Australians are not the only ones who have been struggling to make ends meet as cost-of-living prices soar around the world.
Residents have been bombarded with price hikes in almost every aspect of life with petrol prices jumping to new highs, electricity bills increasing by as much as 141 per cent, and mortgage repayments jumping by hundreds of dollars.
The financial pressure has been felt all over the world with countries like Singapore wrestling with a rental crisis, the UK enduring record fuel prices and Japan preparing for energy bill hikes.
Australians are not the only ones who have been struggling to make ends meet as cost-of-living prices soar around the world (pictured, customer shopping at Woolworths)
The financial pressure has been felt all over the world with countries like Singapore wrestling with a rental crisis (pictured, apartment complexes in Singapore)
SQM Research, which observes property trends, found the average house rent in Australia’s major cities jumped by 16.3 per cent to $657 a week in the past year.
But rents have risen by almost double overseas with prices jumping up by 30 per cent in Singapore.
One resident has been paying AU$2,538 a month to rent a 35sqm ‘pocket’ apartment in the Tanjong Pagar district.
He was forced to move out in a matter of days as his landlord plans to increase the rent and charge the new tenant an extra AU$1,000.
‘The landlord was great during Covid and I don’t blame them for making the most of increased demand, but it’s just too high for me,’ he told the Australian Financial Review.
Huttons associate district director Christopher Quek said demand was outpacing housing availability with an influx of expats making their way into Singapore since the country relaxed Covid restrictions.
‘It’s primarily an under-supply problem, and it will last at least until the end of this year, longer for bigger properties,’ he said.
Desperate renters are signing two year leases for a property before they have even stepped foot in them.
Petrol prices also rose substantially with unleaded and diesel costing drastically more per liter overseas than in Australia.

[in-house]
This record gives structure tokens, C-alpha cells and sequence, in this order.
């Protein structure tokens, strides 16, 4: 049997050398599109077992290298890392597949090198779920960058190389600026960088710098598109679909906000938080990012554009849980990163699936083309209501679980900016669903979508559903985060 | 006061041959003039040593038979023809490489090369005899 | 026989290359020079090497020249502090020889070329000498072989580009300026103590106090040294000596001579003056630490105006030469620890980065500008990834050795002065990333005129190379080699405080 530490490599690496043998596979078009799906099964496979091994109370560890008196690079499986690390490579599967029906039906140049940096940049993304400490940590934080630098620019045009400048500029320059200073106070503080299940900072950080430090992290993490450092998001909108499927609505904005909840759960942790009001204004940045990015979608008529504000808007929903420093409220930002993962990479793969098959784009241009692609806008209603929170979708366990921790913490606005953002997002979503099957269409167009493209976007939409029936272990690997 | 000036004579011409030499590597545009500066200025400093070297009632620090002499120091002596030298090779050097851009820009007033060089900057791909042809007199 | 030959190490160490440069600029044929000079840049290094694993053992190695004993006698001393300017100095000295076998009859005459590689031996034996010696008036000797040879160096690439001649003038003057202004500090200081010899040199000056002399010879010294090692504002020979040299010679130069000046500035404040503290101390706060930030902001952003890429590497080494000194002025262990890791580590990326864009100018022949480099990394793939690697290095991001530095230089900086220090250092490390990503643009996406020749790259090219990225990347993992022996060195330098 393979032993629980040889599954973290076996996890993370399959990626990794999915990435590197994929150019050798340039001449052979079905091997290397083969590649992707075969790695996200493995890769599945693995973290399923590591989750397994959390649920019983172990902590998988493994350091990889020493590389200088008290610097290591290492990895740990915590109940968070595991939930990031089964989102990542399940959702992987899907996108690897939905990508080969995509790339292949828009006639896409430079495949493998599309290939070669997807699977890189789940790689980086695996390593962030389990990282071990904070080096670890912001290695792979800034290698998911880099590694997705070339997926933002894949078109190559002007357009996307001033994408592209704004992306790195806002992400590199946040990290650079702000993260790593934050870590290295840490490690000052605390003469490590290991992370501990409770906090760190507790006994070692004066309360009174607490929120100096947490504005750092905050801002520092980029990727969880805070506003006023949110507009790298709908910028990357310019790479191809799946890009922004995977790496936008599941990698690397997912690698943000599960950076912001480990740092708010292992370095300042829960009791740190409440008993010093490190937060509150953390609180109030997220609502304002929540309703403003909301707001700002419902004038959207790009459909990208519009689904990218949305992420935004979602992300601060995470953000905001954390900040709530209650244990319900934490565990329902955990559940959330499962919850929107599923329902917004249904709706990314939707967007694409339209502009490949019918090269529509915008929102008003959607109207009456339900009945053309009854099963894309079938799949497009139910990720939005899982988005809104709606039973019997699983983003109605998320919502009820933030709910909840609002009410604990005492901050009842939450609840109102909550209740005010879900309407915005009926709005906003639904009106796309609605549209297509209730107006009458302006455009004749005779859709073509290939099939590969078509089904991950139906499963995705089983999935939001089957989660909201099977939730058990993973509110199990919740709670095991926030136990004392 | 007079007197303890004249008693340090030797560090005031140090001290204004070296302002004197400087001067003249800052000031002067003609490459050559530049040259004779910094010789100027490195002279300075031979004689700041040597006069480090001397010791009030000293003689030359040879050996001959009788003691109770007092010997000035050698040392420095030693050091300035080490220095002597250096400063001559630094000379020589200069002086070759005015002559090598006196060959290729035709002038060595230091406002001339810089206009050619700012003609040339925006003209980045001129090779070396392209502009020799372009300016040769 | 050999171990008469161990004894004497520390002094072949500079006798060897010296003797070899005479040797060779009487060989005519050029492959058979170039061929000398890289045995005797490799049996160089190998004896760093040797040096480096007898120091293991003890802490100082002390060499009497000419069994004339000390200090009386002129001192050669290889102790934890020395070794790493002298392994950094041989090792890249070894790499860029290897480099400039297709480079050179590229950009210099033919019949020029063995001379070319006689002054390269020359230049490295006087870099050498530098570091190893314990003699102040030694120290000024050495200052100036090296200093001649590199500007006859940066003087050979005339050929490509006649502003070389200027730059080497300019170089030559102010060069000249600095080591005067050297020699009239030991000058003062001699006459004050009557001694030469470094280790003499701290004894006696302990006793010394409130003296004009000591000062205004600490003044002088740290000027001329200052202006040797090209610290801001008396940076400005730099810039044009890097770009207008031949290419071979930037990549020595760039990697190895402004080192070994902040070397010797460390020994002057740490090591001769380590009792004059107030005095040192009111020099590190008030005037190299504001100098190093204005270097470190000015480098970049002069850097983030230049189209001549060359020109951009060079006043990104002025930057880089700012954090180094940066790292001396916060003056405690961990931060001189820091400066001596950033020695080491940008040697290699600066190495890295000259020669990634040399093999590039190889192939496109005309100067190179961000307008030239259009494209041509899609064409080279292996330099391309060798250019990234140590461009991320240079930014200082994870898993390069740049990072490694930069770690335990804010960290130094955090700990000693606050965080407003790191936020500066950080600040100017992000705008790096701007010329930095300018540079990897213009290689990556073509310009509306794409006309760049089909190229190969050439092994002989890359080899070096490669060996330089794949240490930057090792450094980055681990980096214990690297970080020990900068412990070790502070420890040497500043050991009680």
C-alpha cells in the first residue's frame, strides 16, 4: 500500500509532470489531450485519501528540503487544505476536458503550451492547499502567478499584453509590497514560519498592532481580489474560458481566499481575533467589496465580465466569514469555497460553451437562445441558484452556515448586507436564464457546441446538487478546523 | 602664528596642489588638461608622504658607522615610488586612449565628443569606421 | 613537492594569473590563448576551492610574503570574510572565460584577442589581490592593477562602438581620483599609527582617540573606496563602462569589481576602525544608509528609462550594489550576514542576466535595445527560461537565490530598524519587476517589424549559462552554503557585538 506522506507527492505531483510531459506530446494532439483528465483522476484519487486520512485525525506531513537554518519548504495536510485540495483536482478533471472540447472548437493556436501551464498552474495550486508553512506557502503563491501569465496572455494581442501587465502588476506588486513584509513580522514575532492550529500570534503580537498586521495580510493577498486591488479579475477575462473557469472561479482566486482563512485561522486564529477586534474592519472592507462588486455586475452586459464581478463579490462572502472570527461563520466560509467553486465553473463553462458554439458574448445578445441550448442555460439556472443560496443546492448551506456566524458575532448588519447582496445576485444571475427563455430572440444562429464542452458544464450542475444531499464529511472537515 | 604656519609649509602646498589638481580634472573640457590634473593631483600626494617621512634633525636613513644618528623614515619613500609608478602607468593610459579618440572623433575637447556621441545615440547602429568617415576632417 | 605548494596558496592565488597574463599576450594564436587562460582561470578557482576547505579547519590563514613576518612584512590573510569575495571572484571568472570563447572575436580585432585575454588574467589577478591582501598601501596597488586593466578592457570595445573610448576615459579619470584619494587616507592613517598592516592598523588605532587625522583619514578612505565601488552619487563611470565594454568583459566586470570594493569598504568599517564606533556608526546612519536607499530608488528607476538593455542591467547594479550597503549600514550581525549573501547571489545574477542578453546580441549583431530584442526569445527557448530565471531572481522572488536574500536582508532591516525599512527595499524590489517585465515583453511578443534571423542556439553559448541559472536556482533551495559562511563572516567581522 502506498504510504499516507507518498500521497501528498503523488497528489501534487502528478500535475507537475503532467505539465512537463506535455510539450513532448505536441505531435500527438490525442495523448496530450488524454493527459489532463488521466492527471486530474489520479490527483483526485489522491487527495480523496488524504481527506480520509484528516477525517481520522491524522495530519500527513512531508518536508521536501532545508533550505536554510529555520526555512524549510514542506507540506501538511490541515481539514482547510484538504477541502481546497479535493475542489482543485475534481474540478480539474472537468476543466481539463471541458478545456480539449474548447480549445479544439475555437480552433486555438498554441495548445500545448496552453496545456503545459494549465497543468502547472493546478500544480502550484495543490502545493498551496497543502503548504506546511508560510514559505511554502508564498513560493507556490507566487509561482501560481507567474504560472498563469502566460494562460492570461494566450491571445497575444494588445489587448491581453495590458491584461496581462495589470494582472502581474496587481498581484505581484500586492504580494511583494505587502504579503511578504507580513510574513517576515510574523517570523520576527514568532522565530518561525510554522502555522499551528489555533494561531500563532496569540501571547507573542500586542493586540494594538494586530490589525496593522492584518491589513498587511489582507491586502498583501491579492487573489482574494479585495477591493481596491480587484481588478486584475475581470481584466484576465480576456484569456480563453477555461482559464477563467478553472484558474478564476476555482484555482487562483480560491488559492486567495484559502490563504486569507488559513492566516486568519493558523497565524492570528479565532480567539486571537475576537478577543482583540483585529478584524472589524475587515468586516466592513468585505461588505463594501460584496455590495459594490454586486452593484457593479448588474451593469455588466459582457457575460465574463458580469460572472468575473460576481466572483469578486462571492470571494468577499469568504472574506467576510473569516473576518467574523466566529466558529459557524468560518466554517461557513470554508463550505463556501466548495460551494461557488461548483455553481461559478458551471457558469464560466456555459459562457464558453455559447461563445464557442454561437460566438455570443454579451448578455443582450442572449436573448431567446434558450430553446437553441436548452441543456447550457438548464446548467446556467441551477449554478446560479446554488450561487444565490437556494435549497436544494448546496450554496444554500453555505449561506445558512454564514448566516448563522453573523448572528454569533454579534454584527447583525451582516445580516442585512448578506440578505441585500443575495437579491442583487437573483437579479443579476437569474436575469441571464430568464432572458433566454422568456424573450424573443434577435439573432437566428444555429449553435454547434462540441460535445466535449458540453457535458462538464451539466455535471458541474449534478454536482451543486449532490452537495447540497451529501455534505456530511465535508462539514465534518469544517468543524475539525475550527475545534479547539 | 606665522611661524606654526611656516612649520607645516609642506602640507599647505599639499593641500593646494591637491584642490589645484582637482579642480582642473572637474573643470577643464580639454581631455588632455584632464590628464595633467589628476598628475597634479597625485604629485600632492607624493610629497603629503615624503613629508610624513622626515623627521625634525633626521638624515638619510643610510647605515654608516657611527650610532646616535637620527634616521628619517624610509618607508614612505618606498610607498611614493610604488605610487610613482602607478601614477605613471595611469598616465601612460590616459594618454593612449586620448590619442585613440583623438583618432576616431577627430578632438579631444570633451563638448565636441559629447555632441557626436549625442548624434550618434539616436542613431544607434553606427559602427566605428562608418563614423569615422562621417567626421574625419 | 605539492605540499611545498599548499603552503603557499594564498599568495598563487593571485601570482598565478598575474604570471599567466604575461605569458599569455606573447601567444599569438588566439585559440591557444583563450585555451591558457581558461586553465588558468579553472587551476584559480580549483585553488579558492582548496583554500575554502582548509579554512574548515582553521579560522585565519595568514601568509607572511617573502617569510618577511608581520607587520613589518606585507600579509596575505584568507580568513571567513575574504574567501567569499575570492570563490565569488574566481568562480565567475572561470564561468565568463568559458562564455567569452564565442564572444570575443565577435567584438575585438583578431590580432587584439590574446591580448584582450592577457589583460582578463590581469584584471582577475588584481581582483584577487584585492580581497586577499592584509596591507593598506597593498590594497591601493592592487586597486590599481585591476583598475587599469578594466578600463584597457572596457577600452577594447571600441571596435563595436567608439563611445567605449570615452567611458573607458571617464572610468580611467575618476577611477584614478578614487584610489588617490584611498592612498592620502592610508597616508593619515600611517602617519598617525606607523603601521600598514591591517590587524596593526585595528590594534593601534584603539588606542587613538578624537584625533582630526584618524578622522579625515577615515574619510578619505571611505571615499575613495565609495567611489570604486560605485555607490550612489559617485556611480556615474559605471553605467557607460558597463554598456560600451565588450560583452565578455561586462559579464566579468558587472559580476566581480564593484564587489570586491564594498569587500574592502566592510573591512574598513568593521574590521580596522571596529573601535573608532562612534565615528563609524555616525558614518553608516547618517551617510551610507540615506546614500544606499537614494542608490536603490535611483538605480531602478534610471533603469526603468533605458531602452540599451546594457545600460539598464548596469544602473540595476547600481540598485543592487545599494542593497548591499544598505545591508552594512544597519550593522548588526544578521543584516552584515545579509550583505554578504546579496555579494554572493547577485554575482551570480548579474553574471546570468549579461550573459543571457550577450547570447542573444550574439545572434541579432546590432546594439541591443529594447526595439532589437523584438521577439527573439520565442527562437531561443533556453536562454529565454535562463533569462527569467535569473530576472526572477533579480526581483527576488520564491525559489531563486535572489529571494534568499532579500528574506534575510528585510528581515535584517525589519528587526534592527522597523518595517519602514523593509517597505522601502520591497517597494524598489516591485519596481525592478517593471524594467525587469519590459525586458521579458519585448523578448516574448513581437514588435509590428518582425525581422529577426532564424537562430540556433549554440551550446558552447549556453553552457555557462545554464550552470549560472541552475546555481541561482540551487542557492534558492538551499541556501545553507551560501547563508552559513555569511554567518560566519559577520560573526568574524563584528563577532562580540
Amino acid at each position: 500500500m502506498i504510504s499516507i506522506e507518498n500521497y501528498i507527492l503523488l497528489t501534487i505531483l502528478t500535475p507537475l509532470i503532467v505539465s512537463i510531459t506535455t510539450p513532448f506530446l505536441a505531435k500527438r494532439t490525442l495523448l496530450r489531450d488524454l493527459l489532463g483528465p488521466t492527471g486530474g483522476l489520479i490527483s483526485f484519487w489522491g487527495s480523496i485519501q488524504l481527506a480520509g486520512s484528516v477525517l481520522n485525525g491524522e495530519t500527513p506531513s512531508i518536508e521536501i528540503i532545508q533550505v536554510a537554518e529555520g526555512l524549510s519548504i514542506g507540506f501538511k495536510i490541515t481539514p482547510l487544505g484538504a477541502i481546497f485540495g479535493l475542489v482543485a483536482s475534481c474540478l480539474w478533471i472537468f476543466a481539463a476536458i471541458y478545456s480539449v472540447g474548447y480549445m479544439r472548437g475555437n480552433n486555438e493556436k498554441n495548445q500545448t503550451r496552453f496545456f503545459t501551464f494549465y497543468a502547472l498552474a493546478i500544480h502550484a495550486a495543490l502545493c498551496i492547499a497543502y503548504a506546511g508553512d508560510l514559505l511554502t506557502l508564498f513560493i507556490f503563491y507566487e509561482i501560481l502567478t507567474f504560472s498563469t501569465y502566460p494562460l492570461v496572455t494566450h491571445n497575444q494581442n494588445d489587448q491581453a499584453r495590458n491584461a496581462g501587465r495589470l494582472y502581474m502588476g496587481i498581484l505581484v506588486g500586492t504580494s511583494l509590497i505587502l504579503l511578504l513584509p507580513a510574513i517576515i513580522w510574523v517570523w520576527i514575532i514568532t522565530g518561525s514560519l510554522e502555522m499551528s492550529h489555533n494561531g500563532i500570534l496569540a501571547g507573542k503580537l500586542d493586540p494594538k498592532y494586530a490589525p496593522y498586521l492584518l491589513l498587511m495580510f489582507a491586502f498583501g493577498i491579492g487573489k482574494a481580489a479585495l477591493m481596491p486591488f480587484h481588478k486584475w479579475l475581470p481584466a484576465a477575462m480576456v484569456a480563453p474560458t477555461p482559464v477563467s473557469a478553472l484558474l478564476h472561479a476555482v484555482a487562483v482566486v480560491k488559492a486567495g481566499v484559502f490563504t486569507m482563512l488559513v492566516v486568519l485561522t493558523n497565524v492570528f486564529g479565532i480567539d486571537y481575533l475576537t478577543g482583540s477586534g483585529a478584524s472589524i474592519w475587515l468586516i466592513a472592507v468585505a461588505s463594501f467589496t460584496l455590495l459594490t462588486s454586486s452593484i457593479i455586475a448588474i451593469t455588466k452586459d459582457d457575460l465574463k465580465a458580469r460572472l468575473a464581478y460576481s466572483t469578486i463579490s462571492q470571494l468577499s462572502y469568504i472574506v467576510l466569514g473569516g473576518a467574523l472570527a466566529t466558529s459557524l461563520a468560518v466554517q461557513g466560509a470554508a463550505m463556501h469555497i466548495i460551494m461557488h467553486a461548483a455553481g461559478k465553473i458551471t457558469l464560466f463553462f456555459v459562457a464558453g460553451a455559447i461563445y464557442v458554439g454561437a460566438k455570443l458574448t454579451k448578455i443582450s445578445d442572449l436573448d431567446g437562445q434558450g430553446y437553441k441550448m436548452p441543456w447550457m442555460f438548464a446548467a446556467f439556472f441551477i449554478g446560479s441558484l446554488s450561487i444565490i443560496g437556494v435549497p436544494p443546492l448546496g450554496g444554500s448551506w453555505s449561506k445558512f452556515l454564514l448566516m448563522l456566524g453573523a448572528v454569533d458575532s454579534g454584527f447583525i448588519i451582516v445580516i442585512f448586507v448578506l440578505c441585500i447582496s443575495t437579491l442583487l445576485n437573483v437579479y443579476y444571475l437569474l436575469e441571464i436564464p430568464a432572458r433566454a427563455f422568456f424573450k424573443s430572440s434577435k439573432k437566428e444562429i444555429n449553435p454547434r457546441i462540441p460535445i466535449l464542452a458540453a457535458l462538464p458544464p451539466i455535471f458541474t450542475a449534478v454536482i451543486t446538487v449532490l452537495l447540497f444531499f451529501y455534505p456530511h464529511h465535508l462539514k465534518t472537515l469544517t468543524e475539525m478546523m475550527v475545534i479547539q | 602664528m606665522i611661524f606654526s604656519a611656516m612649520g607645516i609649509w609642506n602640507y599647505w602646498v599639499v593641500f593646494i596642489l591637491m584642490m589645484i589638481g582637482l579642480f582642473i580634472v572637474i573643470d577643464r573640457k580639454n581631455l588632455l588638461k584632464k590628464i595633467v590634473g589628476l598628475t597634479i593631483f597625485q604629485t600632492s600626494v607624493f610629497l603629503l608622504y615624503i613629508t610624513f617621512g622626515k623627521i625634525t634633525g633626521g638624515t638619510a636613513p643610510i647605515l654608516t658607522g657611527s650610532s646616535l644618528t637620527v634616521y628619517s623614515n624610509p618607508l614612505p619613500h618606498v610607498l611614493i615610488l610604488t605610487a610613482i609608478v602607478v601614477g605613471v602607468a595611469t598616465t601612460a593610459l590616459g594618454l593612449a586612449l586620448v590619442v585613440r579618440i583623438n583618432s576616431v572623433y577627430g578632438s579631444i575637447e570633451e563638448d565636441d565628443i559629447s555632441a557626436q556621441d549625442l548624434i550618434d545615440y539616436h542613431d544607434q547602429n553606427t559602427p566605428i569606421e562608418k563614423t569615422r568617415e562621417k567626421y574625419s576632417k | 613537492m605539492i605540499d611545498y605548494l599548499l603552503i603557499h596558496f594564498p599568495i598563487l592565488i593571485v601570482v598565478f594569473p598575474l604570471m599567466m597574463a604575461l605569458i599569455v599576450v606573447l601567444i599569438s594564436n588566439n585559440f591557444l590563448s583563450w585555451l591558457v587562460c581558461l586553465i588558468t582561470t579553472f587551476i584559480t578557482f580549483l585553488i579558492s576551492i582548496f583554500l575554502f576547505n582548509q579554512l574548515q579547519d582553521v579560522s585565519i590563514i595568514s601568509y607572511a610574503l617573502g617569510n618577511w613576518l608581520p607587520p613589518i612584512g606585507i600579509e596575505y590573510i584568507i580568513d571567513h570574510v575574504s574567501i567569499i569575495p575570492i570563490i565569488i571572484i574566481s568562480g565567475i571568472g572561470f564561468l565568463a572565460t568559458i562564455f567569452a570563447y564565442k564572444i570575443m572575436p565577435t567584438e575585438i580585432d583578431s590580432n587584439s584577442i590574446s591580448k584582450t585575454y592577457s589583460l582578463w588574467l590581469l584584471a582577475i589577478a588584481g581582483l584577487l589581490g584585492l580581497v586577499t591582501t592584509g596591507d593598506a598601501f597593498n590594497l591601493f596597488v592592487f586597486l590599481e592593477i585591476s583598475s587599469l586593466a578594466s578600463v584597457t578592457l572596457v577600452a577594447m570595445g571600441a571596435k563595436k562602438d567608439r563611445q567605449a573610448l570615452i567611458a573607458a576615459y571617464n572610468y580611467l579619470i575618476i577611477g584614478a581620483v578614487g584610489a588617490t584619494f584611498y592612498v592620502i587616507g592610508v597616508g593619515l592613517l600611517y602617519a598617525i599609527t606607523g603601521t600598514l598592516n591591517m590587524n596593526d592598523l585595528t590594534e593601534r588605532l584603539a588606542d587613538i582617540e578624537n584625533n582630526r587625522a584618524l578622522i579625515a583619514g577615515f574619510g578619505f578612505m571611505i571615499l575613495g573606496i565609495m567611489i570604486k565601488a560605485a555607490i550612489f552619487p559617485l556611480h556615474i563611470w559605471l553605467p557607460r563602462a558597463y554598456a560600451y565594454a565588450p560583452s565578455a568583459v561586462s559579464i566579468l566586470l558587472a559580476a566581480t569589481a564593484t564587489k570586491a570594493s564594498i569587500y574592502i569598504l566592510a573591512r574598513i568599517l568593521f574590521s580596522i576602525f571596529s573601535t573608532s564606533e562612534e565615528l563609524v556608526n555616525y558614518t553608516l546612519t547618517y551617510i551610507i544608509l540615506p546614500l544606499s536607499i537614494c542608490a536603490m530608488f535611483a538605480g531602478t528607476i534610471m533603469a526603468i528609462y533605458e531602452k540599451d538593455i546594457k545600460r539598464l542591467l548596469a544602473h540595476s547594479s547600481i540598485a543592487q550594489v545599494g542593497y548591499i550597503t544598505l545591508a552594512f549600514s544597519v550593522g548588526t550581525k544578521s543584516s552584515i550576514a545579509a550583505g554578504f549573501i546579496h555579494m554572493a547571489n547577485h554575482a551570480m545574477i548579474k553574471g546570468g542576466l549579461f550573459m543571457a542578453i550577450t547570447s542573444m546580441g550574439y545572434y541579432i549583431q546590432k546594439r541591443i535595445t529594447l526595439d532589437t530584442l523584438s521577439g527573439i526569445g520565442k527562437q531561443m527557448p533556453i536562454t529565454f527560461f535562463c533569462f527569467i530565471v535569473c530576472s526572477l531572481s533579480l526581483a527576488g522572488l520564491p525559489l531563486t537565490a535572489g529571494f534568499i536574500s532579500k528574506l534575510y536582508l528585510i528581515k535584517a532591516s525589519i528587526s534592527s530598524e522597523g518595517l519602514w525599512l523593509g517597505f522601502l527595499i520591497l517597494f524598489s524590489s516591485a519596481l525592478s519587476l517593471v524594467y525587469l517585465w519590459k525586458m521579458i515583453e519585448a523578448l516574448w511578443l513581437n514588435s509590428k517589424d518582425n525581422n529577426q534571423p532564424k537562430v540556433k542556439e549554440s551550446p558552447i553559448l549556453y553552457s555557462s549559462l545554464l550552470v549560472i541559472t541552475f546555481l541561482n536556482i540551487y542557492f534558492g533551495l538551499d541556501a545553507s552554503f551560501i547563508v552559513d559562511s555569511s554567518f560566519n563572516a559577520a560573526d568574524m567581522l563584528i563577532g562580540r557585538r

According to the latest NRMA weekly fuel report, the highest NSW prices for E10 reached 224.9, unleaded topped 237.9 and unleaded premium sold for 249.9.
the United Kingdom battling record fuel prices with motorists paying an average of AUD$3.17 a liter for Unleaded
According to the latest NRMA weekly fuel report, the highest NSW prices for E10 reached 224.9, Unleaded topped 237.9 and Unleaded Premium sold for 249.9
Petrol prices are drastically higher in Singapore with motorists paying more than $3 per liter for unleaded and diesel.
The prices at the pump are just as dire elsewhere with fuel rates rising at the fastest pace in the UK since 2005.
A liter of unleaded petrol costs an average of AU$3.17 with the highest price sitting around AU$3.49.
Last week, the cost of filling up a family car hit AU$174.74 for the first time.
The sky-high prices prompted the British competition watchdog to carry out an ‘urgent’ review of the fuel industry.
Business Secretary Kwasi Kwarteng wrote to the Competition and Markets Authority criticizing the industry for failing to pass on fully the 5p fuel duty cut announced in March.
The watchdog was asked to make recommendations on how to strengthen competition in the retail fuel market and the transparency that consumers have over prices.
Everyday residents have been bombarded with price hikes in almost every aspect of life with petrol prices jumping to new highs, electricity bills increasing by as much as 141 per cent and mortgage repayments jumping by hundreds of dollars (pictured, customers at Woolworths)
In the year to March, wholesale electricity prices have soared by 141 per cent in Australia, prompting one power company boss to urge his 70,000 customers to switch provider (pictured, Liddell power station in Muswellbrook)
Electricity rates also soared around the world with big power companies hiking up prices to cope with rises to cost-of-living.
In the year to March, wholesale electricity prices have soared by 141 per cent in Australia, prompting one power company boss to urge his 70,000 customers to switch provider.
Financial comparison group Finder is predicting electricity prices for some households to climb by up to 100 per cent from July 1, effectively doubling the price.
Japan is bracing itself for a massive increase with the four big power companies in the country announcing in May that electricity rates would rise in July.
Bills are likely to become 20 per cent more expensive than they were last year – making it the highest price in five years.